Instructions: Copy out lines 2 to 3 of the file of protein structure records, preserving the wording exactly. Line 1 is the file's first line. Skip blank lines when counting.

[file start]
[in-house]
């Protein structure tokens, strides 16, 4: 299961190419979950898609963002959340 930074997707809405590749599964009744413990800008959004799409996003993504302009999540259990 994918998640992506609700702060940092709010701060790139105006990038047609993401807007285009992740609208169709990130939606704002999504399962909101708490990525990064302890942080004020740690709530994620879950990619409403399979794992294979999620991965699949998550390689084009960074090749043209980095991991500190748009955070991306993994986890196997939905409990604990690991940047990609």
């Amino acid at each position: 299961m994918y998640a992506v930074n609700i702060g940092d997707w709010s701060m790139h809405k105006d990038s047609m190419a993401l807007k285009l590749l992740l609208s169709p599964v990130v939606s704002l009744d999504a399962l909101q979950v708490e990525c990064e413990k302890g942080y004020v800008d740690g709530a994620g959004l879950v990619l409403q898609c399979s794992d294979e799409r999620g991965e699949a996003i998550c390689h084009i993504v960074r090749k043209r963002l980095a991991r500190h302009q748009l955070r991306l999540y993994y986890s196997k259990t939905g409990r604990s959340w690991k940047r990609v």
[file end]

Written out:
């Protein structure tokens, strides 16, 4: 299961190419979950898609963002959340 930074997707809405590749599964009744413990800008959004799409996003993504302009999540259990 994918998640992506609700702060940092709010701060790139105006990038047609993401807007285009992740609208169709990130939606704002999504399962909101708490990525990064302890942080004020740690709530994620879950990619409403399979794992294979999620991965699949998550390689084009960074090749043209980095991991500190748009955070991306993994986890196997939905409990604990690991940047990609």
């Amino acid at each position: 299961m994918y998640a992506v930074n609700i702060g940092d997707w709010s701060m790139h809405k105006d990038s047609m190419a993401l807007k285009l590749l992740l609208s169709p599964v990130v939606s704002l009744d999504a399962l909101q979950v708490e990525c990064e413990k302890g942080y004020v800008d740690g709530a994620g959004l879950v990619l409403q898609c399979s794992d294979e799409r999620g991965e699949a996003i998550c390689h084009i993504v960074r090749k043209r963002l980095a991991r500190h302009q748009l955070r991306l999540y993994y986890s196997k259990t939905g409990r604990s959340w690991k940047r990609v």